— Now, not later
Margaret Thatcher once quipped regarding the difficulty of social democratic states to raise capital, “They always run out of other people’s money.” That typically is the result of practicing state capitalism, where a political party raises funds by borrowing with no collateral or other inadequate sources of revenue to finance its welfare state.
The United States is a welfare state that finances arbitrary expenses with other people’s money.
The United States has issued bonds in the amount of $16.5 trillion. On the unreal assumption that all bonds mature on the same day, we have to come up with $16.5 trillion all at once “on judgment day.” We would have to yield that sum or fail to honor our promise to pay. A bankruptcy-like process could require selling off assets like Washington, D.C., California, Hawaii, the military services. No such proceedings are better than immediate radical correctional debt reduction, a balanced budget amendment, etc. Now, not later.
It is popular to say we have been saved from going over the cliff. In fact we went over the cliff a long time ago. We’re at its bottom trying to figure a way to climb up to the surface. It must be one step at a time. We have no time to spare; maturities are accumulating, making steps ahead very difficult indeed. We must not sink further by borrowing to buy back those steps (bonds). We should take extraordinary means to buy them off before maturities when the prices to us would be greater.
I want to second the motion of Tamara Beinlich who was quoted in a story in The Joplin Globe (Jan. 4). If Empire District is rich enough to give its CEO compensation of over half a million per year, then it’s rich enough to spend some of its own riches to at least take care of “vegetation management and depreciation expense.”
Empire could start managing by cutting the CEO’s compensation to five digits instead of six. It seems to me a man making over half a million per year for signing a few letters, going to some “meetings” and giving orders is not only ludicrous, it’s downright not right!
My wife and I live on more than $10,000 less than the Joplin median income. We live on the edge, and every year Social Security gives us each a cost-of-living adjustment of $4, then takes it away in raising the Medicare deductible. Then, every utility service known to man comes along nearly every year and raises monthly payments. These plush utilities will keep up this nibbling at our income until Joplin’s residents will be running for the homeless shelters.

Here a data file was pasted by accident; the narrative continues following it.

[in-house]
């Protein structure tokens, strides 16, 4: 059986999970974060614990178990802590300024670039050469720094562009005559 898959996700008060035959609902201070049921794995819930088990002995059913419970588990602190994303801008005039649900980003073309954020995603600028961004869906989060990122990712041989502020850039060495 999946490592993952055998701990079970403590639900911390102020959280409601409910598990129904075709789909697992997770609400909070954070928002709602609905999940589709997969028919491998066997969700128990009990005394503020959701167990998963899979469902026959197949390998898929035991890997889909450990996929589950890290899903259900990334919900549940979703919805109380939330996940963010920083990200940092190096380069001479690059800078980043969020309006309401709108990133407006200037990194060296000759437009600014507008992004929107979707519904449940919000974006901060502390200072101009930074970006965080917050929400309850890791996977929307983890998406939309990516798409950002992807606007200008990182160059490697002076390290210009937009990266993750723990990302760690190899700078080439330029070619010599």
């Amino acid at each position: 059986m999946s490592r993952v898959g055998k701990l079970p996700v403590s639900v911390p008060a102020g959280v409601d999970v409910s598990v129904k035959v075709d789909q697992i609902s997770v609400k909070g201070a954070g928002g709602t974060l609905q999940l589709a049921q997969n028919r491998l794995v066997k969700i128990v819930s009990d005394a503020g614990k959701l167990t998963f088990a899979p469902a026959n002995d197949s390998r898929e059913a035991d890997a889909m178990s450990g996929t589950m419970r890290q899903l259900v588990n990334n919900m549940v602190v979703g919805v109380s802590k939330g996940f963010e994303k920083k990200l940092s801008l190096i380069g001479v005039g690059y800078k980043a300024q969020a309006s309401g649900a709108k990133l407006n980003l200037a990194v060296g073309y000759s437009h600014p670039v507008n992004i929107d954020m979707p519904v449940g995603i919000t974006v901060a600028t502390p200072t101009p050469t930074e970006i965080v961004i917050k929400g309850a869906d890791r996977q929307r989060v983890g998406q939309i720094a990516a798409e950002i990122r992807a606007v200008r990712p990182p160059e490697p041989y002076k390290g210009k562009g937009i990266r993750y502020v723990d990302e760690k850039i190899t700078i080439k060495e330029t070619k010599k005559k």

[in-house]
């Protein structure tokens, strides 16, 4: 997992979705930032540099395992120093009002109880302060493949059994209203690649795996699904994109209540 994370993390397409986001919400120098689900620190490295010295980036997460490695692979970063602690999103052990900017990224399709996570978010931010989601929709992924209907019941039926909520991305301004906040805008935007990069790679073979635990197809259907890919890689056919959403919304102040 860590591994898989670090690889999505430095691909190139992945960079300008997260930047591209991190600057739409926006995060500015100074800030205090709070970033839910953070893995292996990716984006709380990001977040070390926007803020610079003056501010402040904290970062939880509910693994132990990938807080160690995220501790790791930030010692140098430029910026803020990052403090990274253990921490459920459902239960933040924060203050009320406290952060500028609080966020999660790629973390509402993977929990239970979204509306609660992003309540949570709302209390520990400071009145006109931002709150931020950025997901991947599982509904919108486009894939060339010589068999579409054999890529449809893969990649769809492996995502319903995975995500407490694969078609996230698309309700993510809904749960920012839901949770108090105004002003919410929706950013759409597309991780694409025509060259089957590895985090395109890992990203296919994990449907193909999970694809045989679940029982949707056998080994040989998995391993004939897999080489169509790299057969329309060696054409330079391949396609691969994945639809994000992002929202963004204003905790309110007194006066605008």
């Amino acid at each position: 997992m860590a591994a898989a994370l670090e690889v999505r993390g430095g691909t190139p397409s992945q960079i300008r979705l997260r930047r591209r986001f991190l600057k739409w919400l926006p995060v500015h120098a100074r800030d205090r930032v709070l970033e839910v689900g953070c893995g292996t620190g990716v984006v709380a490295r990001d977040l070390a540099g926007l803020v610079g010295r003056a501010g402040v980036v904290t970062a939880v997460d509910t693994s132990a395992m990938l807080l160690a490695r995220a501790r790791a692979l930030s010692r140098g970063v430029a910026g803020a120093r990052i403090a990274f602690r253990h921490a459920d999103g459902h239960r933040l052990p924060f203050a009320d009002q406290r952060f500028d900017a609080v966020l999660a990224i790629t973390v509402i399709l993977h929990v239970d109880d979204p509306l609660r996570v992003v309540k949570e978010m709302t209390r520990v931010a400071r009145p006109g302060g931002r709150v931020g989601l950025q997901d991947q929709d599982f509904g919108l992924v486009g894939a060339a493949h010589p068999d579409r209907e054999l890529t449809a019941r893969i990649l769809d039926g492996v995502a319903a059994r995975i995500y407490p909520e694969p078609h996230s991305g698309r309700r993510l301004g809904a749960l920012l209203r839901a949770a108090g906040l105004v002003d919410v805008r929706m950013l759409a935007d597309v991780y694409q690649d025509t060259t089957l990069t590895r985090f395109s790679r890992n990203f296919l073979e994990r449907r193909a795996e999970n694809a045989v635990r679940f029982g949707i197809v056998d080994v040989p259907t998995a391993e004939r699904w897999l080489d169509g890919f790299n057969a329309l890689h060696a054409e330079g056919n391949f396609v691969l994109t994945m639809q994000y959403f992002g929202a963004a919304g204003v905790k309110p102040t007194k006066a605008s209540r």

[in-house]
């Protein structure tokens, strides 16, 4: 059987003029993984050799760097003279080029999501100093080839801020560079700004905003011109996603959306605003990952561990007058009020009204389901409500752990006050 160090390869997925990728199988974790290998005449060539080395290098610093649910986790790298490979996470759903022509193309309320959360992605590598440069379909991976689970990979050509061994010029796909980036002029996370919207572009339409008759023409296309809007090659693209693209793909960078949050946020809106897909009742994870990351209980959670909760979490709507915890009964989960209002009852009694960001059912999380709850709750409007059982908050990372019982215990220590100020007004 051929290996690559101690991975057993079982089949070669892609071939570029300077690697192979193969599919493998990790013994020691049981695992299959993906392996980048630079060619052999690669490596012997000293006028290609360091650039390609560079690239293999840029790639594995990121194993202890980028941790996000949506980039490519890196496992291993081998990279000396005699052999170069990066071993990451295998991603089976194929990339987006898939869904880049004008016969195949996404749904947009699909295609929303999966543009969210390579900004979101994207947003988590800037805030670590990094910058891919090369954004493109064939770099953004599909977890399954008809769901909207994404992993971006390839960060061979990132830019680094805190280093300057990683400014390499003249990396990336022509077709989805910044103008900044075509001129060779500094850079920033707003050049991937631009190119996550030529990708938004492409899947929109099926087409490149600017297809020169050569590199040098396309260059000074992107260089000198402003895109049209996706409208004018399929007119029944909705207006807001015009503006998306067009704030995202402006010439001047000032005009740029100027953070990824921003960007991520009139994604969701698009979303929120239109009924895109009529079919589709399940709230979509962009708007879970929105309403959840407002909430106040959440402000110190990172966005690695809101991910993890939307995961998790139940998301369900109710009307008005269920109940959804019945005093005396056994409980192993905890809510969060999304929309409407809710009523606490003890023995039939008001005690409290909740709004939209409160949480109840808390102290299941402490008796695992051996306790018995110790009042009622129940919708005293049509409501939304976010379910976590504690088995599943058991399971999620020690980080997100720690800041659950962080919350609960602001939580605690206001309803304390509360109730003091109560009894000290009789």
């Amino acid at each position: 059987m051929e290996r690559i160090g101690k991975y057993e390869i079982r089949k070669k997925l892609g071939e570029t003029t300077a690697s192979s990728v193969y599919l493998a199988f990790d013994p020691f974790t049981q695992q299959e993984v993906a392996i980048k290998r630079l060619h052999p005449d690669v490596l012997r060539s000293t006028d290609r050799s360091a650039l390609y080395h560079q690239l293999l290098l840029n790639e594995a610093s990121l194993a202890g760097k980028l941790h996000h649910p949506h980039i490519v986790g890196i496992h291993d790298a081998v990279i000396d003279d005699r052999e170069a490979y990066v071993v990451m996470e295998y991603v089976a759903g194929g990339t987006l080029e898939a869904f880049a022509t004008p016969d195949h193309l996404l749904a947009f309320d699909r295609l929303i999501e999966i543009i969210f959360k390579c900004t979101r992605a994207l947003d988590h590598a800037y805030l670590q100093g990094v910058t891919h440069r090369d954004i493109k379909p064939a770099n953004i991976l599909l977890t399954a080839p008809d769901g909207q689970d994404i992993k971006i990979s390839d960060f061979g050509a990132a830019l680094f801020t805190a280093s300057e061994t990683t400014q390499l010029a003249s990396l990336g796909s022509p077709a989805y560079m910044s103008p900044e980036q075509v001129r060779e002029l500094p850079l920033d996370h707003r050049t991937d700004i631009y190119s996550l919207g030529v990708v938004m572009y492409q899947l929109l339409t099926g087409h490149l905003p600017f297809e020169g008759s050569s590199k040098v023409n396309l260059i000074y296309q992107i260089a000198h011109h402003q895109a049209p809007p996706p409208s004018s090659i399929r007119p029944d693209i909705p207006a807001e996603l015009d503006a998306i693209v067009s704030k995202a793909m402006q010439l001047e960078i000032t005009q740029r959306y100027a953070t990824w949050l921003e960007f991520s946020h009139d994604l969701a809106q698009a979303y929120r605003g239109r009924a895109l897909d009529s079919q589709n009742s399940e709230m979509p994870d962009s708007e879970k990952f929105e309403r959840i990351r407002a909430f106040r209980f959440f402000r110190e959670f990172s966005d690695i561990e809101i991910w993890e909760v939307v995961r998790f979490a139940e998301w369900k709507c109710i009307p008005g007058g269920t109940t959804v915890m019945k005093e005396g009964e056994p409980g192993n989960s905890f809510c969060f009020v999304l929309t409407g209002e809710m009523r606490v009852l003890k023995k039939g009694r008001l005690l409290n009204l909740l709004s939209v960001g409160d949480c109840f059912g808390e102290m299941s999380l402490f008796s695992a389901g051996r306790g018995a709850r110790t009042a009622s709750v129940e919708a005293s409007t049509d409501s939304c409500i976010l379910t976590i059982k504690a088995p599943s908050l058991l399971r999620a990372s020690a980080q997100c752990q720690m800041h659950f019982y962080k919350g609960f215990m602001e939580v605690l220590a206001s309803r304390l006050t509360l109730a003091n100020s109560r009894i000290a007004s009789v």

What’s with the Public Service Commission members? Are they in the pockets of public utilities? It sure seems like it. Enough, Empire.
Paul T. Butler
Editor’s note: An omission of the author’s intended word changed a paragraph in the letter below. We are rerunning a corrected version in its entirety.
Don’t waste time
If you have been keeping up with the Globe, you know that the Globe’s editorial board, Joplin school superintendent C.J. Huff and Gov. Jay Nixon all oppose “conceal-carry” in our schools.
The positions and thoughts all stem from the sad events occurring in Newtown, Conn.
And it is sad. The scary part of this scenario is the approach toward the Second Amendment. If liberals and progressives have their way, the aspects of freedom we enjoy through this amendment will definitely be in jeopardy. (The Globe, Huff and Nixon are strong opponents of anyone, except uniformed individuals, carrying guns in our schools.)
I have inquired of law enforcement officials, and they are in favor of those working with our students to have access to weapons should the situation present itself. Proper and thorough conceal-carry weapons training would be favored. Under the circumstances, they would undergo the same ongoing training required of officers.
I do not believe decisions such as this should sit on the shoulders of the district or one man, the superintendent.
An issue of this importance should be put to a vote of the people. Yes, the ballot would cost money. Is your child worth you having a say in their protection while at school? You, a teacher and a law enforcement officer are all trained the same for conceal-carry. Should an incident at school happen, who is there first?
I suggest the Globe, Huff and Nixon provide a valid reason this proposal shouldn’t be considered. The next problem is, when will we actually be confronted with this problem and will it be too late? Let us not waste time.